Celebrating One of the Great Women’s World Champions
ByDennis MonokroussosMar 03 — 5:00 PM
Image by Dutch National Archives, The Hague, Fotocollectie Algemeen Nederlands Persbureau (ANeFo), 1945-1989
Nona Gaprindashvili was the first great women champion of post-World War II, holding the title for 17 years.
Tan Zhongyi of China became the Women’s World Champion on Friday, beating Anna Muzychuk of Ukraine in the final.
Tan is the 13th titleholder in the last 26 years. Despite such rapid turnover, the identity of the top woman player in the world has been clear for more than half a century. At the moment, it’s clearly Hou Yifan, Tan’s compatriot, even if Hou never again plays in any more Women’s Championships. (She did not play in the current one in protest of the knockout format.)
Before Hou, and for more than a quarter of a century, the top women’s player, by far, was Judit Polgar of Hungary. She never bothered to compete for the women’s crown, and there was no reason to do so.
Before Polgar, the dominant player in women’s chess was Maia Chiburdanidze, who was the Women’s World Champion from 1978 to 1991, and before her was the first dynast of the post-WW II era: Nona Gaprindashvili, who was the titleholder from 1962 to 1978.
Gaprindashvili (born in Georgia, which then part of the Soviet Union, in 1941) not only excelled against her fellow women, but enjoyed success in open events, too, becoming the first woman to earn the full grandmaster title. Her rich career is full of highlights: Women’s World Champion for 16 years, 11 team gold medals and 9 individual gold medals in Women’s Olympiads, five women’s Soviet Championship titles, five Women’s World Senior Championship titles, a tie for first in the Lone Pine tournament in 1977, equal third in Dortmund in 1974, and equal second in 1978 (both times just half a point out of first), and so on.
She continues to compete well. In 2016, she played in the European Championship for players over 65 – women and men – and finished tied for 4th-10th, going undefeated and scoring just half a point less than the winning trio. Along the way, she drew four grandmasters.
In 1961, Gaprindashvili won the Women’s Candidates tournament by two points, finishing with an undefeated score of 13/16. That qualified her to play for the title match against Elizaveta Bykova, a Soviet player who was then champion. Gaprindashvili crushed Bykova 9-2 in the title match without losing a single game.
The following game is Gaprindashvili’s win in the Candidates against Milunka Lazarevic (then of Yugoslavia, now of Serbia and Montenegro). Both players found brilliant tactical resources, but Gaprindashvili found more of them.
Lazarevic, Milunka vs. Gaprindashvili, Nona
Vrnjacka Banja ct (Women) |Vrnjacka Banja |Round 10 |1961.??.?? |ECO: A02 |0-1
1. f4c52. Nf3g63. e3Bg74. d3e65. Be2Ne76. O-ONbc67. e4d68. c3O-O9. Be3Rb810. d4f511. e5cxd412. cxd4Nd513. Bc1Bh614. g3dxe515. dxe5b516. Nc3Qb6+17. Kg2White's slow opening wasn't especially good, landing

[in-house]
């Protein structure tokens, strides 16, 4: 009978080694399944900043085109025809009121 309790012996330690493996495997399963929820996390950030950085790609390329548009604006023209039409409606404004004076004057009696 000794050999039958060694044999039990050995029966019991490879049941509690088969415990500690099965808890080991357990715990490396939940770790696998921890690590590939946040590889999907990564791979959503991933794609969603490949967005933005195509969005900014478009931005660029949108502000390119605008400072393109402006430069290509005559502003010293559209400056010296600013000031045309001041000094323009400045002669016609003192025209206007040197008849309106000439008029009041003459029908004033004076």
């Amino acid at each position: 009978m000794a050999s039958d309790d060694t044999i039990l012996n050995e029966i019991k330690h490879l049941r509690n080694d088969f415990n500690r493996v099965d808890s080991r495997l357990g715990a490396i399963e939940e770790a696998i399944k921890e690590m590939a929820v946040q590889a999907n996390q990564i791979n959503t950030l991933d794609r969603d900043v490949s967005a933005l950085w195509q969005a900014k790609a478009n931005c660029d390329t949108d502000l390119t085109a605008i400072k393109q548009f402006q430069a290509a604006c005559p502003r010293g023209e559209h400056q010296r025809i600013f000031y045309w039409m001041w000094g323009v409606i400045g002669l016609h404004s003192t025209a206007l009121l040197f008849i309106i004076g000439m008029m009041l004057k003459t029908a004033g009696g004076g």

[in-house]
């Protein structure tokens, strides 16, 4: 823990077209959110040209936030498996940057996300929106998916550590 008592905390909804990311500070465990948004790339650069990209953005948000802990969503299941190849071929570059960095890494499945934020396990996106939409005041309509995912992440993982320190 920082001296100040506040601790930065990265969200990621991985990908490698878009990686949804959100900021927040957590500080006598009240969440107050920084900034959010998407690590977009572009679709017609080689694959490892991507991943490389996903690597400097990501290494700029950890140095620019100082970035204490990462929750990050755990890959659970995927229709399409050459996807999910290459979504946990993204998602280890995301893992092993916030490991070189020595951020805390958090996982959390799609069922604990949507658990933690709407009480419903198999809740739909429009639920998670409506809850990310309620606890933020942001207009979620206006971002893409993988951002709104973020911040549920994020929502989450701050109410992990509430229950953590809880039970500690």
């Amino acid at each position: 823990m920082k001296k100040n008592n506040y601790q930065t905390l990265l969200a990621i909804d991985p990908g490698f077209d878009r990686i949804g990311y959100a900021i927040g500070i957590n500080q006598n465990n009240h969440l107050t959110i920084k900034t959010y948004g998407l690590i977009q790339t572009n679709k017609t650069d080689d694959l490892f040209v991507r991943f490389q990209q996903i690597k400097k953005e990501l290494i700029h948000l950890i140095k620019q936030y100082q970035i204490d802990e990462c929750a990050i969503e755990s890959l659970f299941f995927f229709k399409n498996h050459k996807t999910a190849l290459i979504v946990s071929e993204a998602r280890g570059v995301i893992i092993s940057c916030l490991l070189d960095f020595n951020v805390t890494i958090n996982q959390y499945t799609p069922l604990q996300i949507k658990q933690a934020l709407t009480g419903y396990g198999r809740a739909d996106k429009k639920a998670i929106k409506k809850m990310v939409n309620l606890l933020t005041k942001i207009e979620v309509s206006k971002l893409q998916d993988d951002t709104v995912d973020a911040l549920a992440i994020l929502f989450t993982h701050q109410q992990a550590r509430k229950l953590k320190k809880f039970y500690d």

her in a poor version of a Closed Sicilian. But now Black starts to drift, and
White soon enjoys a serious edge. 17... Rd8
( 17... Nxc318. bxc3Rd8/-/+ )
18. Nxd5Rxd519. Qb3Bf8?
( 19... Bb7 )
20. Be3Bc5?!21. Bxc5Qxc522. Rfd1Ne723. Rac1Qb624. Rxd5Nxd525. Qxb5!Qe3?It seems a
shame to give this brilliant move a question mark - maybe '?!!' is the
appropriate punctuation instead. White can refute Black's deep idea, but it's
not at all easy and a single misstep will give Black equality - or more.
( 25... Qxb526. Bxb5Bb7is objectively better, when Black's strong minor
pieces give her some compensation for the pawn - but not enough. )
26. Qxb8!Rightly brave.
( 26. Qe8+This is also good for an advantage, though it's
not as clear-cut. 26... Kg727. Rc2!Qe428. Bd1Ne3+29. Kh3!Nxc230. Qe7+Kg831. Qd8+Kg732. Qc7+Kg833. Qxb8Qb734. Qxb7Bxb735. Bxc2Bxf336. b4 )
26... Qxe2+27. Kh3Kg7!!
( 27... Nxf4+?28. Kh4!Ng2+29. Kg5Qe3+30. Kf6Qxc131. Qxa7!The only move for White, but it
forces a speedy mate. 31... Qh632. Qf7+Kh833. Qe8+Qf8+34. Qxf8# )
( 28. Qxc8?Nxf4+29. Kh4g5+30. Kxg5h6+31. Kh4Ng6+32. Kh3This time, unlike the 28.Rxc8 line, Black can't (sensibly) play 32...Qf1+,
which was mate in that case. So Black must settle on the draw: 32... Nf4+33. Kh4Ng6+ )
28... Kh629. Qa3!Playing for the win, and against every move but one White would
( 29. Rc3!Nxc330. Ng5!Qg4+31. Kg2Qe2+ )
29... Kh5!!A great move! Black avoids any problems associated with Qf8+ (which would be
mate if White first played Kh4), and now boxes in White's king. Threats abound,
most notably ...Ba6 followed by ...Qf1+! and ...Ne3 intending ...Qg2#.
30. Re1?This is a
sensible move; indeed, against just about every Black try except for 29...Kh5
it wins the game. But not here.
( 30. Rg1The only move to maintain
equality. 30... g5!!The immediate ...31. fxg5Ba6Threatening ...
Qf1+ with mate next move. 32. g4+One of two saving moves. ...fxg4+33. Rxg4Qf234. Rh4+Kg635. Rh6+Kg736. Qxa6Qxf3+37. Kh4Qf4+ )
30... Qf2Black has no
one-move threat, but White correctly recognizes that the f1 square is key. If
White can keep control over it and then oust Black's queen, she'll win thanks
to her big material advantage. 31. Qd3Securing the f1 square forever, or so
it seems. White will play Rf1 next, winning--or would, were it not for 31... Ba6!!32. Qd1The bishop is immune to a tactic we've already seen more than once:
( 32. Qxa6Nxf4+!33. gxf4Qxf3# )
( 32. Rf1loses immediately to the x-ray
tactic 32... Qxf1+33. Qxf1Bxf1# )
32... Ne3Winning the battle for f1, and
winning the game.
Dennis Monokroussos is a FIDE master who has written about chess on his blog “The Chess Mind,” since 2005. He has been teaching chess for almost 20 years and for the last 10 years has been making instructional chess videos, which can be found at ChessLecture.com. Between 1995 and 2006, he taught philosophy, including a four-year stint at the University of Notre Dame.